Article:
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A ‘transformative’ literary mind

Photo by Christopher Huang.

In explaining her decision to write her recently completed 230-page memoir, “I Love a Broad Margin to My Life,” in free verse, Maxine Hong Kingston said, “I returned to my way of writing as a child.”

Speaking before more than 50 faculty and students in the Cabral Center last Thursday for the inaugural address in the Encountering the Humanities lecture series, the acclaimed author added, “I was born speaking poems and with talk stories.”

Kingston spent the majority of the evening reading passages from “Broad Margin” and “The Woman Warrior: Memoirs of a Girlhood Among Ghosts,” which won the National Book Critics Circle Award in 1976.

“Broad Margin” was filled with post-it notes annotating changes that Kingston intends to make to the memoir’s paperback edition. “Don’t worry,” she joked. “I’m not going to read to you from all these notes.”

The Northeastern University Humanities Center sponsored the event. Georges Van Den Abbeele, dean of the College of Social Sciences and Humanities, praised Kingston’s body of work. “She is the author of an entire series of transformative books and has won almost every literary award that I can think of,” he said.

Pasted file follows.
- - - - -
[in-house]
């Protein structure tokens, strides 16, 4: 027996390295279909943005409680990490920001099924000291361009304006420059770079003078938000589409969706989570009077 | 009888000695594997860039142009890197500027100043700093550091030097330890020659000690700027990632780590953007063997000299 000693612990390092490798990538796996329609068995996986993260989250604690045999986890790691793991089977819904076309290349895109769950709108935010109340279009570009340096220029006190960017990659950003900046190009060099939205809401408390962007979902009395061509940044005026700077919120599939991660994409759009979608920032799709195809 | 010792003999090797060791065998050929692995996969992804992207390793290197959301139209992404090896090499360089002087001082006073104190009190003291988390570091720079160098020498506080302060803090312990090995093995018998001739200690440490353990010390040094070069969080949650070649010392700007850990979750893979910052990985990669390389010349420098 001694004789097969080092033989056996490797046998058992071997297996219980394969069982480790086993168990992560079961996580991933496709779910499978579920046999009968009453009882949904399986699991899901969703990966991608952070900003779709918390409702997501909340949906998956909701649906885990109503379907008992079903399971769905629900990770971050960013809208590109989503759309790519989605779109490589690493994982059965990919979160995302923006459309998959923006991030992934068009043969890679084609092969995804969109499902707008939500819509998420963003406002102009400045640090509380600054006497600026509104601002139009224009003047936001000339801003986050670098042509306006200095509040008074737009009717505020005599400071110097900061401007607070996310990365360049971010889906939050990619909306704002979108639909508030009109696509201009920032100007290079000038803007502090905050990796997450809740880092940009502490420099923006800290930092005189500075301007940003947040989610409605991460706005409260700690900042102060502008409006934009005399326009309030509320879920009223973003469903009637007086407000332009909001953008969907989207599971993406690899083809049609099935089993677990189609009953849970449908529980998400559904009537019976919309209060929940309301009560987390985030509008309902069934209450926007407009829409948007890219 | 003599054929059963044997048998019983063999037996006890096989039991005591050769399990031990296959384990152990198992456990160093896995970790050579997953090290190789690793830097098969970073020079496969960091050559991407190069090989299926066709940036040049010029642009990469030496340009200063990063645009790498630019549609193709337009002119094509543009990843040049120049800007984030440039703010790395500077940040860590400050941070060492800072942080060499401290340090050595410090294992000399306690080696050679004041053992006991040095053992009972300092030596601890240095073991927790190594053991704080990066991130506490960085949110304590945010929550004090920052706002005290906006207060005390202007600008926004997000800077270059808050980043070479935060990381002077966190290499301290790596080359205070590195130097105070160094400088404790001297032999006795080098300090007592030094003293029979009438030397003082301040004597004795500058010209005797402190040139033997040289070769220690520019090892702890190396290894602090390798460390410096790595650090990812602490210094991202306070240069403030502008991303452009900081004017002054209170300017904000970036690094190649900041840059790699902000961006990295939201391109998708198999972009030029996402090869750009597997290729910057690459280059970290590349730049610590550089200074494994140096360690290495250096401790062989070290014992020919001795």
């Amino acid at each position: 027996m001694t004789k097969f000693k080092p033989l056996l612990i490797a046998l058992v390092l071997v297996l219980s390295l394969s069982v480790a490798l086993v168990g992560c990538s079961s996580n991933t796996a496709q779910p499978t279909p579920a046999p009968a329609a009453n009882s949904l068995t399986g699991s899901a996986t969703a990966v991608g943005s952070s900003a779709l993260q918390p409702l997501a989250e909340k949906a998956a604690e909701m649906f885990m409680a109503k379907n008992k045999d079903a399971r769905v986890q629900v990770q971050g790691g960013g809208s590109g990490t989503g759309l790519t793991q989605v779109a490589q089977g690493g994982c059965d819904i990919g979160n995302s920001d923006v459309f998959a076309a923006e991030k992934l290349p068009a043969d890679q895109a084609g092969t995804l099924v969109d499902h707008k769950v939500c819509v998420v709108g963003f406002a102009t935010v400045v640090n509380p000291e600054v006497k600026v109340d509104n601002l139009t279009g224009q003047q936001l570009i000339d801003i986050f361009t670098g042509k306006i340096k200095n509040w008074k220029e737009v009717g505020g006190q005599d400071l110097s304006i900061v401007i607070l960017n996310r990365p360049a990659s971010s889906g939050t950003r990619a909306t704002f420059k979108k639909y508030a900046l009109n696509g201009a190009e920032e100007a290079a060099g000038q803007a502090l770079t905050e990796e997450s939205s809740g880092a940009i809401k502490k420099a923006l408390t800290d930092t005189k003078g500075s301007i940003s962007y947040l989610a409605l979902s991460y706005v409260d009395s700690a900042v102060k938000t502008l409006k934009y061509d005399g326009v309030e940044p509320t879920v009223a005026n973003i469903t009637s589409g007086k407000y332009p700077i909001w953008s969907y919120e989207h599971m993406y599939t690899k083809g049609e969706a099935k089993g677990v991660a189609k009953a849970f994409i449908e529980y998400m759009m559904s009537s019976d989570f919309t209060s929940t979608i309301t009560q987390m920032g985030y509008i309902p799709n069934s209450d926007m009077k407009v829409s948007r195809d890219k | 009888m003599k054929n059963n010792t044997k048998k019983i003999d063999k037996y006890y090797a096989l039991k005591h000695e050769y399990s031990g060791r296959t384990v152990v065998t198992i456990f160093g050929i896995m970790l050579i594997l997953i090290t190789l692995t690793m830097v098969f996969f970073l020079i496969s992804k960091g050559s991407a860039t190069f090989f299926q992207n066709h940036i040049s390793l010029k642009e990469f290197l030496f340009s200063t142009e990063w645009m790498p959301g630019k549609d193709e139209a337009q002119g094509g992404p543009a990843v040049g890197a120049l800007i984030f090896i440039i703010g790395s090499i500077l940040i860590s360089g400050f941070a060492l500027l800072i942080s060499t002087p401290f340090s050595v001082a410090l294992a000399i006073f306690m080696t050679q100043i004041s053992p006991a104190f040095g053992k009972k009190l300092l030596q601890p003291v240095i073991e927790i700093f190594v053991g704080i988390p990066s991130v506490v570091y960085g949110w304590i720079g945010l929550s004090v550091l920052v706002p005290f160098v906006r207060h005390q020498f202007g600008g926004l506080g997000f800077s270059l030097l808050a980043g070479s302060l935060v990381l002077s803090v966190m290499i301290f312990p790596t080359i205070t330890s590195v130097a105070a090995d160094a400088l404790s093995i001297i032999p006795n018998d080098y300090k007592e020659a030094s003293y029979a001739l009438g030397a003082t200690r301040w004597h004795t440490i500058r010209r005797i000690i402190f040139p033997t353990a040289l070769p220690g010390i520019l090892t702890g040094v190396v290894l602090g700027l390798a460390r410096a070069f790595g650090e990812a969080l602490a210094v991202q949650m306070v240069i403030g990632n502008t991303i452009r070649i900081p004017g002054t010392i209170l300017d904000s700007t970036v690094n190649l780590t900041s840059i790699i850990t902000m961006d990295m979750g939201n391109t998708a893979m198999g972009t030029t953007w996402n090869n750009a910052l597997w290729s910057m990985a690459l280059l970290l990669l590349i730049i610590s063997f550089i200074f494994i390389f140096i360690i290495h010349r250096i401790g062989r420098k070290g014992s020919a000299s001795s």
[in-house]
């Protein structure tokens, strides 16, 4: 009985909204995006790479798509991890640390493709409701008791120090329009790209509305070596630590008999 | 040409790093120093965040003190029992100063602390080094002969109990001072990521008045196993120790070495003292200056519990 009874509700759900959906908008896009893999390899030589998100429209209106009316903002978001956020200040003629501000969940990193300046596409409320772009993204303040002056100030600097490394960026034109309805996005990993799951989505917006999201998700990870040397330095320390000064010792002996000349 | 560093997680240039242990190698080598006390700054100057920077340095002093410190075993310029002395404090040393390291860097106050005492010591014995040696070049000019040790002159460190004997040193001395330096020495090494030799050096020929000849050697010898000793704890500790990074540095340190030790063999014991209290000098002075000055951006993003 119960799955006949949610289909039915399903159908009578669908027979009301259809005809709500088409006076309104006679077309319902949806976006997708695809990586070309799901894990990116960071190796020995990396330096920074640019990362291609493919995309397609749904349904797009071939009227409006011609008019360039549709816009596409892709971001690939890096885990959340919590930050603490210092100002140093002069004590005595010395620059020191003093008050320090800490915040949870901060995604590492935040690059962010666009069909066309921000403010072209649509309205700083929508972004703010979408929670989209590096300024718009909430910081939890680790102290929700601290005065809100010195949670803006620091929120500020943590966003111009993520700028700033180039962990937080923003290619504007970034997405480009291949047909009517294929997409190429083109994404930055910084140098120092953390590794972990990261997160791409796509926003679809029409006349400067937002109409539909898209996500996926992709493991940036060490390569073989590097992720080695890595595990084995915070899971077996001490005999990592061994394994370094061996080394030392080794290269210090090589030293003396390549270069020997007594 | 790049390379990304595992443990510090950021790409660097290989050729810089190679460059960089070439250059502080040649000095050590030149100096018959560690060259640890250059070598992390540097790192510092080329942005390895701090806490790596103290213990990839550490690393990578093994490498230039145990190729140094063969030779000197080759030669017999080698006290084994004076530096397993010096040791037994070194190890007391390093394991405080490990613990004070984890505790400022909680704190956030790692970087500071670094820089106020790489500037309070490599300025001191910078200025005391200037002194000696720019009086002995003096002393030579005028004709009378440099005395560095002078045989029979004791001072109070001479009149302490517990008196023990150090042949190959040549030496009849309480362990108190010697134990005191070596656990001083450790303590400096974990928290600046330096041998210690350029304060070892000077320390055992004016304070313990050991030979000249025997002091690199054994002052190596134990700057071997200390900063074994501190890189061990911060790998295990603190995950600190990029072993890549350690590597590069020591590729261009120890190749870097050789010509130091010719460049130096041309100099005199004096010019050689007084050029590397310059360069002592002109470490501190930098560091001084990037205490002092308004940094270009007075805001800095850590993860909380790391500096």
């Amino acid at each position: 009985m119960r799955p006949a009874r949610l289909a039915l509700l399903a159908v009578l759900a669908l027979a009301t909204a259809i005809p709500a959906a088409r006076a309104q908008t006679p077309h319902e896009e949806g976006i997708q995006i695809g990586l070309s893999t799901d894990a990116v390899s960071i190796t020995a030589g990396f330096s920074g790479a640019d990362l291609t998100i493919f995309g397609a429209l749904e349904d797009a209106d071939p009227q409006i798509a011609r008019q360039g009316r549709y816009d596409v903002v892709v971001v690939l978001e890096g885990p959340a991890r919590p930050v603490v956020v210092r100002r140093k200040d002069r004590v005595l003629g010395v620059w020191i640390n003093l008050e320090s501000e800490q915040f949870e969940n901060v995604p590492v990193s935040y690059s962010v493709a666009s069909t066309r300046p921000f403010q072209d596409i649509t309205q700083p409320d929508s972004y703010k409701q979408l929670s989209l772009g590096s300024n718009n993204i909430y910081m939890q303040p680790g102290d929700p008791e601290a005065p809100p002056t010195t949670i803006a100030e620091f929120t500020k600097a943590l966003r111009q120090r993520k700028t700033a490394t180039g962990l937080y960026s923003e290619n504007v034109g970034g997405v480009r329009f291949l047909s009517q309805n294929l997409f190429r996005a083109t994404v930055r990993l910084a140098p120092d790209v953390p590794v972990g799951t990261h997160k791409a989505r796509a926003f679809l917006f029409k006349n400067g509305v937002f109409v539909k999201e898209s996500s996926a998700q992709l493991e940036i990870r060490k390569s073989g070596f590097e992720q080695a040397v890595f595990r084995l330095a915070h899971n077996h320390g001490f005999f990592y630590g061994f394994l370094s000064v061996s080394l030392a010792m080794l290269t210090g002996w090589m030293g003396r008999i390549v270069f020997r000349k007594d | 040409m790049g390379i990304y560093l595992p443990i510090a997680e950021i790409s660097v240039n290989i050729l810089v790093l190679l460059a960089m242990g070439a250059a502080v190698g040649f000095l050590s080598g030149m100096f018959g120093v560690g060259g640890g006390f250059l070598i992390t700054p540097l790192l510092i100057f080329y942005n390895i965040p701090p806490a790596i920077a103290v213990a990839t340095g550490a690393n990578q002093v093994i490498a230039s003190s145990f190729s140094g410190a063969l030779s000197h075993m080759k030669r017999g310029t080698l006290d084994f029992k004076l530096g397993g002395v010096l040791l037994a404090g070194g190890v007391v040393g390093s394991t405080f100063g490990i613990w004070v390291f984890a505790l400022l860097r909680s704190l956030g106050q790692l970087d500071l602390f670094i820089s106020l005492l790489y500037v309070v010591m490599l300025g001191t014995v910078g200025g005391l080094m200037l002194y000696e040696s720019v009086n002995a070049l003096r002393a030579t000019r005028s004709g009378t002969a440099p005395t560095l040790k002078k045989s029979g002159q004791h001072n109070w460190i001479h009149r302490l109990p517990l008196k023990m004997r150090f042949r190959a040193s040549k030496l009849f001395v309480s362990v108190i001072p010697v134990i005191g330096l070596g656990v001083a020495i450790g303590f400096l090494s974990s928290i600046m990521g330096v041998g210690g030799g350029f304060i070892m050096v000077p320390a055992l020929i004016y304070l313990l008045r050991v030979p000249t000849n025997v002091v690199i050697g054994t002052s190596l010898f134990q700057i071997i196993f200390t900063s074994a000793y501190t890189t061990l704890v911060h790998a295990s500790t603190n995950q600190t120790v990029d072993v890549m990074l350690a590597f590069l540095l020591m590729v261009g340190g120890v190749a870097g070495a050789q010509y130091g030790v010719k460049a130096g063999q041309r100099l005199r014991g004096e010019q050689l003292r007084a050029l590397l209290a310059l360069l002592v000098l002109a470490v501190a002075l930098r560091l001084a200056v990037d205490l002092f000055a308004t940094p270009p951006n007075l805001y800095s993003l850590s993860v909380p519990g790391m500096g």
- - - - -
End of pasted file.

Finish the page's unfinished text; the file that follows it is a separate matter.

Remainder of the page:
Kingston, who turns 71 on Thursday, was born in Stockton, Calif., to first-generation Chinese immigrants. Her mother, who lived to be 100, is a popular figure in her writing.

The author gave the audience a window into her mother’s longevity: As she put it, “She pedaled a bike and hammer-curled pink barbells.”

Kingston won’t hesitate to pontificate on the mundane—or the monumental.  “I am given to writing whatever happens that day,” she said. “It could be a small event or a large event, but both are important.”

Kingston owes her writing style to her favorite authors, including Walt Whitman, Virginia Wolf and Norman Mailer, of whom she remarked, “He is really tough, but he gets very lyrical.”

Her writing is sprinkled with philosophical insight. Our actions, Kingston noted in “Broad Margin,” have unforeseen consequences that may play out 1,000 years down the road.

“An act of love I do this morning,” she told to the audience, “saves a life on a future battlefield.”

Kingston’s tales of living as a Chinese American in the United States, which she chronicled in the 1981 National Book Award-winning novel “China Men,” are often viewed as deeply personal accounts.

But the author doesn’t necessarily feel the same way. “If I can write deep down about myself,” Kingston explained, “then that is everybody else.”